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Winter weather causes travel woes in Missouri

Thursday, January 2, 2014 | 4:53 p.m. CST

ST. LOUIS — It wasn't a lot, but the dusty, blowing snow that blanketed parts of Missouri on Thursday caused plenty of grief on the roadways.

Making matters worse was the cold, and experts warn it will get even colder by the start of next week.

Snow began falling Wednesday and continued into Thursday morning, coating the ground with 2- to 5-inches. The fine, powdery snow was almost dry to the touch, and winds of up to 20 mph were whipping it back onto the same roads that crews had cleared. The combination of snow, temperatures in the single digits and teens, and the wind made for treacherous driving.

"Anything below 25 degrees and the salt isn't nearly as effective," said Becky Allmeroth, maintenance engineer for the Missouri Department of Transportation's St. Louis district, where crews were mixing chemicals and beet juice with salt to try and make roads passable. "Since the snow blows so easily and the temperatures are so cold, once it hits the roadway it freezes when it hits the surface."

Several accidents were reported. A semi jack-knifed on Interstate 44 near Six Flags St. Louis during the Thursday morning rush hour, shutting down eastbound lanes. Meanwhile, the ramp off of Interstate 64 at Kingshighway in the city was so icy that police had to shut it down for a time, leaving a long line of commuters waiting in the exit lane.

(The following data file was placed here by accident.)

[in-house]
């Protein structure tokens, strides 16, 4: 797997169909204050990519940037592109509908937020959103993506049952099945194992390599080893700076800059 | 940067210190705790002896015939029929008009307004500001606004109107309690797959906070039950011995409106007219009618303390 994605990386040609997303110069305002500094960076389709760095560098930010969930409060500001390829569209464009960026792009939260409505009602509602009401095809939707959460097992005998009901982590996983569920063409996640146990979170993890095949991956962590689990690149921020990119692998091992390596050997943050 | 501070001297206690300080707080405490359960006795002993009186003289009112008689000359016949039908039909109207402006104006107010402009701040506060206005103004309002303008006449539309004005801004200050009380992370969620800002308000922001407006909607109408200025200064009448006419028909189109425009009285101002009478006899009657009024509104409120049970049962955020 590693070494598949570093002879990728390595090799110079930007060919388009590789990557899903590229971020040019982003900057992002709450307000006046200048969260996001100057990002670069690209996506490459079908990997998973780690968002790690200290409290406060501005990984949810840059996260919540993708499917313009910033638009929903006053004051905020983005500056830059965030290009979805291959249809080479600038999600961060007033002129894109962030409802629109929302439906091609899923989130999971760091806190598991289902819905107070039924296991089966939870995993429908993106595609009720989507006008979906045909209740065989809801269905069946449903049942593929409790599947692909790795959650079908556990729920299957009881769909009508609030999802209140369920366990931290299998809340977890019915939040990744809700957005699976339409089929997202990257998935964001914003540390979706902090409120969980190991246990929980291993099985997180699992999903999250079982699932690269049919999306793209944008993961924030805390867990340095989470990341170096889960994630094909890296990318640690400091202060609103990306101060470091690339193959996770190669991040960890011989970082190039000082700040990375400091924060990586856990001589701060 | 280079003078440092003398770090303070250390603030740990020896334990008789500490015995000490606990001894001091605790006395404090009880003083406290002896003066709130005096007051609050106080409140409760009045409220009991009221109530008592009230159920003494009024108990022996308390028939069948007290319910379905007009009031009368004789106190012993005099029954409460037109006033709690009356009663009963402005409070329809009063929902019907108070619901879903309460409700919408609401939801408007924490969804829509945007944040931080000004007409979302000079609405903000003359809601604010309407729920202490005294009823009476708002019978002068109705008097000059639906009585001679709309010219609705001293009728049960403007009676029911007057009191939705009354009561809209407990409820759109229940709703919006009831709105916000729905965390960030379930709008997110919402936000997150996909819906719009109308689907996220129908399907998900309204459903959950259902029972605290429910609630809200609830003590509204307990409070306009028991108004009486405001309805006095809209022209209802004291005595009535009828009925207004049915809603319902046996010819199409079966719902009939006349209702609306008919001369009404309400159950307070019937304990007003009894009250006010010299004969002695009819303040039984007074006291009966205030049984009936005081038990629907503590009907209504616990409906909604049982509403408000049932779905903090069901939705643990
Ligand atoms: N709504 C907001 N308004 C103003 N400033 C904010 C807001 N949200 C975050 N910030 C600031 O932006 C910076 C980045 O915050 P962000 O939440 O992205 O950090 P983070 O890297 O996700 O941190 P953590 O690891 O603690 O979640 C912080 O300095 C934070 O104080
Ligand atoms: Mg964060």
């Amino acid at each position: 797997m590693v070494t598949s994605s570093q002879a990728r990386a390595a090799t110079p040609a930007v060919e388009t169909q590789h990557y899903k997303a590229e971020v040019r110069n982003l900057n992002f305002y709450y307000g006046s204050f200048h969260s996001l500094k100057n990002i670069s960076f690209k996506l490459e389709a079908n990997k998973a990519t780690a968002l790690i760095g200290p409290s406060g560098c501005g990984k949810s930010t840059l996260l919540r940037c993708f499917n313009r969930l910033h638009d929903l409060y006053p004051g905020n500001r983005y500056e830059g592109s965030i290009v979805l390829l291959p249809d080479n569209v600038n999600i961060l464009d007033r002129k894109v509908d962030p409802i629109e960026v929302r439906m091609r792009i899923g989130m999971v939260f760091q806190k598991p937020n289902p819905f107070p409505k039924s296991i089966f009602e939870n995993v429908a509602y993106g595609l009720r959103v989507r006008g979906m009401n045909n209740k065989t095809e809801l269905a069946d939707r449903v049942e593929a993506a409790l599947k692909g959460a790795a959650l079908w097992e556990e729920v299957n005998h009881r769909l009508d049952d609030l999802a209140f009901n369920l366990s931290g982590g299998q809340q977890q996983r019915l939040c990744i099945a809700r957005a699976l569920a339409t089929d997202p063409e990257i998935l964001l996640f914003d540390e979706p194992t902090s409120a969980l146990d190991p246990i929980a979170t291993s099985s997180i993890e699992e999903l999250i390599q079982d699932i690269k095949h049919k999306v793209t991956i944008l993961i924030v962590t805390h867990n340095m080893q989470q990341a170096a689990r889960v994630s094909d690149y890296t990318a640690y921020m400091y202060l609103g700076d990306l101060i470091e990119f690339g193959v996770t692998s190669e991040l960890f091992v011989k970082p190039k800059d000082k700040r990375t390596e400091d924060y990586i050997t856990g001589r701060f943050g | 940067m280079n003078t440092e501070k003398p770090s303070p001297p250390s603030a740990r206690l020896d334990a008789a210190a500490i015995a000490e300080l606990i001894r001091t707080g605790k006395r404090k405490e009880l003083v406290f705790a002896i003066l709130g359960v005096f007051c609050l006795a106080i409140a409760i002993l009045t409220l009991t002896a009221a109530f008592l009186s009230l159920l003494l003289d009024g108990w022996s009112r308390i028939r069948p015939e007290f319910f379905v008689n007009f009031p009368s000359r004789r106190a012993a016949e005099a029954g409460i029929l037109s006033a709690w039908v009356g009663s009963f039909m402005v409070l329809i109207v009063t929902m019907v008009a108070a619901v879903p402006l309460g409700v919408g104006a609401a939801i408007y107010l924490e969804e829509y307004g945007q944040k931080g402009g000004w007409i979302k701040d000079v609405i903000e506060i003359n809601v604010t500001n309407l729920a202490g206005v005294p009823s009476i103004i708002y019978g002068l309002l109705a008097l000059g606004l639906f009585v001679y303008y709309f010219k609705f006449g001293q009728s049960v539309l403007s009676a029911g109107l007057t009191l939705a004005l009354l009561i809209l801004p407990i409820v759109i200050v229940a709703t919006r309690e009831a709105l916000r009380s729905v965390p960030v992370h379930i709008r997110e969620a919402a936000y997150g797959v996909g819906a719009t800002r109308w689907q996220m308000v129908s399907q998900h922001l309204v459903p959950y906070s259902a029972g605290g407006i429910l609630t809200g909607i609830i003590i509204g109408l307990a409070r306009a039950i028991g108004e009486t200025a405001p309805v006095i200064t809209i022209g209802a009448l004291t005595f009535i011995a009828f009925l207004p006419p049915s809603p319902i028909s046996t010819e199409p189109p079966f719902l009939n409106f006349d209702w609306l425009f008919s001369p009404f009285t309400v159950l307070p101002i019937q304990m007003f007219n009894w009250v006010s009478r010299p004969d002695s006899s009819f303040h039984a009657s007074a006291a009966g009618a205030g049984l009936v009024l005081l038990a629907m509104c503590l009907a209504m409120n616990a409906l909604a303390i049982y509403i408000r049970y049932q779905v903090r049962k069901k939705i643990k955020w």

Several slide-offs occurred, but Capt. Tim Hull of the Missouri State Highway Patrol said there were no reports of fatalities.

Lambert Airport in St. Louis reported a few cancellations and delays, but most flights were arriving and departing on time.

Another round of snow is possible Saturday, but should amount to just an inch or two, said Doug Tilly, meteorologist for the National Weather Service in suburban St. Louis. A bigger concern, Tilly said, was the cold.

Missouri will see a gradual warm-up into the 40s in many places by Saturday. Then the bottom drops out. Sunday's high will range from the mid-teens to around 30 degrees.

It gets worse. Most places won't get out of single digits for highs on Monday. Northeast Missouri towns such as Hannibal and Kirksville probably won't reach above zero, Tilly said, with lows Monday night or Tuesday morning perhaps dipping to minus-10 degrees. It will be only slightly warmer in St. Louis, with a projected Monday night low of minus-5 degrees — the coldest reading in St. Louis in 15 years.

Tilly said things should start to return to normal by the middle of next week, with highs in the mid-30s.


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